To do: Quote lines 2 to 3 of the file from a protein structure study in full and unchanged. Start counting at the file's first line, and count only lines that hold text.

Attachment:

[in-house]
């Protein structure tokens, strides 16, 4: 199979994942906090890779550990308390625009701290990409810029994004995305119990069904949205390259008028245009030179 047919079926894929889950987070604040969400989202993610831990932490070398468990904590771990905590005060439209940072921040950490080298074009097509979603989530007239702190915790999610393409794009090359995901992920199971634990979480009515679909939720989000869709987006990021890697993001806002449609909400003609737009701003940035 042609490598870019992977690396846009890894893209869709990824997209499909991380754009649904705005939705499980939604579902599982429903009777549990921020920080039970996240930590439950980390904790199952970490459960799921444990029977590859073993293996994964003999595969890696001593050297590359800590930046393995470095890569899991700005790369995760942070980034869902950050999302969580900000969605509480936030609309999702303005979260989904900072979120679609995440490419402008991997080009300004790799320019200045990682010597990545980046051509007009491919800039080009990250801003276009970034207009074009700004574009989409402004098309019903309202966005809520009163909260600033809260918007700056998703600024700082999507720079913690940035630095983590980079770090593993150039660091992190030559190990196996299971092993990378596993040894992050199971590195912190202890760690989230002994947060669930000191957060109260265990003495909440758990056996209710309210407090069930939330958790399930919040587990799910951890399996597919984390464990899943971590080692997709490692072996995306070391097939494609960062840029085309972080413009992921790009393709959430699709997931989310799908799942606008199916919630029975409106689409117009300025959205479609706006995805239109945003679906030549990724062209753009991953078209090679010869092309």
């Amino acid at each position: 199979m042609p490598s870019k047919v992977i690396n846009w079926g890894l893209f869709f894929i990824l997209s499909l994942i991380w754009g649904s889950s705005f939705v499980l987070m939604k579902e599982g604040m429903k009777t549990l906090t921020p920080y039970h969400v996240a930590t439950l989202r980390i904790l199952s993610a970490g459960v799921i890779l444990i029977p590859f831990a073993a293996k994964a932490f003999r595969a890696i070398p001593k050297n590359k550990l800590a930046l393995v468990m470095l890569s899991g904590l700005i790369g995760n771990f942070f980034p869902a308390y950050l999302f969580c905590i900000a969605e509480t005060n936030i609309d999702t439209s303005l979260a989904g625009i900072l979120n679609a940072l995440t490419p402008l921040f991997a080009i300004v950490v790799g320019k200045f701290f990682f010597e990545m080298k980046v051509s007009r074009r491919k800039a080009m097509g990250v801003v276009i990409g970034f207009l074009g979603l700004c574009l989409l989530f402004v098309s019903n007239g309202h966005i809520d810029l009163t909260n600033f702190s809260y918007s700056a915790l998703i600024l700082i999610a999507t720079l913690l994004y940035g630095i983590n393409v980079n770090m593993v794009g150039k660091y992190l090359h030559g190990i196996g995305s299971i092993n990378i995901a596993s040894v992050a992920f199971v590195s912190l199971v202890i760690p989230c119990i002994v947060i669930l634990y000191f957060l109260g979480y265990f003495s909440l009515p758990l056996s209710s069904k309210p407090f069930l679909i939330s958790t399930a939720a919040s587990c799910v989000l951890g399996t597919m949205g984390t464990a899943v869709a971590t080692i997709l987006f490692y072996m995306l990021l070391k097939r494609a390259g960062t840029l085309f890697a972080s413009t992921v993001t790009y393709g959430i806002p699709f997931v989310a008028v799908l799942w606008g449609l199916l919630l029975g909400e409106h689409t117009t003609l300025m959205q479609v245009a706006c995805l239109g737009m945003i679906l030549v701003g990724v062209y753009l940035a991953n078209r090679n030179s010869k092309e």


């Protein structure tokens, strides 16, 4: 199979994942906090890779550990308390625009701290990409810029994004995305119990069904949205390259008028245009030179 047919079926894929889950987070604040969400989202993610831990932490070398468990904590771990905590005060439209940072921040950490080298074009097509979603989530007239702190915790999610393409794009090359995901992920199971634990979480009515679909939720989000869709987006990021890697993001806002449609909400003609737009701003940035 042609490598870019992977690396846009890894893209869709990824997209499909991380754009649904705005939705499980939604579902599982429903009777549990921020920080039970996240930590439950980390904790199952970490459960799921444990029977590859073993293996994964003999595969890696001593050297590359800590930046393995470095890569899991700005790369995760942070980034869902950050999302969580900000969605509480936030609309999702303005979260989904900072979120679609995440490419402008991997080009300004790799320019200045990682010597990545980046051509007009491919800039080009990250801003276009970034207009074009700004574009989409402004098309019903309202966005809520009163909260600033809260918007700056998703600024700082999507720079913690940035630095983590980079770090593993150039660091992190030559190990196996299971092993990378596993040894992050199971590195912190202890760690989230002994947060669930000191957060109260265990003495909440758990056996209710309210407090069930939330958790399930919040587990799910951890399996597919984390464990899943971590080692997709490692072996995306070391097939494609960062840029085309972080413009992921790009393709959430699709997931989310799908799942606008199916919630029975409106689409117009300025959205479609706006995805239109945003679906030549990724062209753009991953078209090679010869092309």
């Amino acid at each position: 199979m042609p490598s870019k047919v992977i690396n846009w079926g890894l893209f869709f894929i990824l997209s499909l994942i991380w754009g649904s889950s705005f939705v499980l987070m939604k579902e599982g604040m429903k009777t549990l906090t921020p920080y039970h969400v996240a930590t439950l989202r980390i904790l199952s993610a970490g459960v799921i890779l444990i029977p590859f831990a073993a293996k994964a932490f003999r595969a890696i070398p001593k050297n590359k550990l800590a930046l393995v468990m470095l890569s899991g904590l700005i790369g995760n771990f942070f980034p869902a308390y950050l999302f969580c905590i900000a969605e509480t005060n936030i609309d999702t439209s303005l979260a989904g625009i900072l979120n679609a940072l995440t490419p402008l921040f991997a080009i300004v950490v790799g320019k200045f701290f990682f010597e990545m080298k980046v051509s007009r074009r491919k800039a080009m097509g990250v801003v276009i990409g970034f207009l074009g979603l700004c574009l989409l989530f402004v098309s019903n007239g309202h966005i809520d810029l009163t909260n600033f702190s809260y918007s700056a915790l998703i600024l700082i999610a999507t720079l913690l994004y940035g630095i983590n393409v980079n770090m593993v794009g150039k660091y992190l090359h030559g190990i196996g995305s299971i092993n990378i995901a596993s040894v992050a992920f199971v590195s912190l199971v202890i760690p989230c119990i002994v947060i669930l634990y000191f957060l109260g979480y265990f003495s909440l009515p758990l056996s209710s069904k309210p407090f069930l679909i939330s958790t399930a939720a919040s587990c799910v989000l951890g399996t597919m949205g984390t464990a899943v869709a971590t080692i997709l987006f490692y072996m995306l990021l070391k097939r494609a390259g960062t840029l085309f890697a972080s413009t992921v993001t790009y393709g959430i806002p699709f997931v989310a008028v799908l799942w606008g449609l199916l919630l029975g909400e409106h689409t117009t003609l300025m959205q479609v245009a706006c995805l239109g737009m945003i679906l030549v701003g990724v062209y753009l940035a991953n078209r090679n030179s010869k092309e």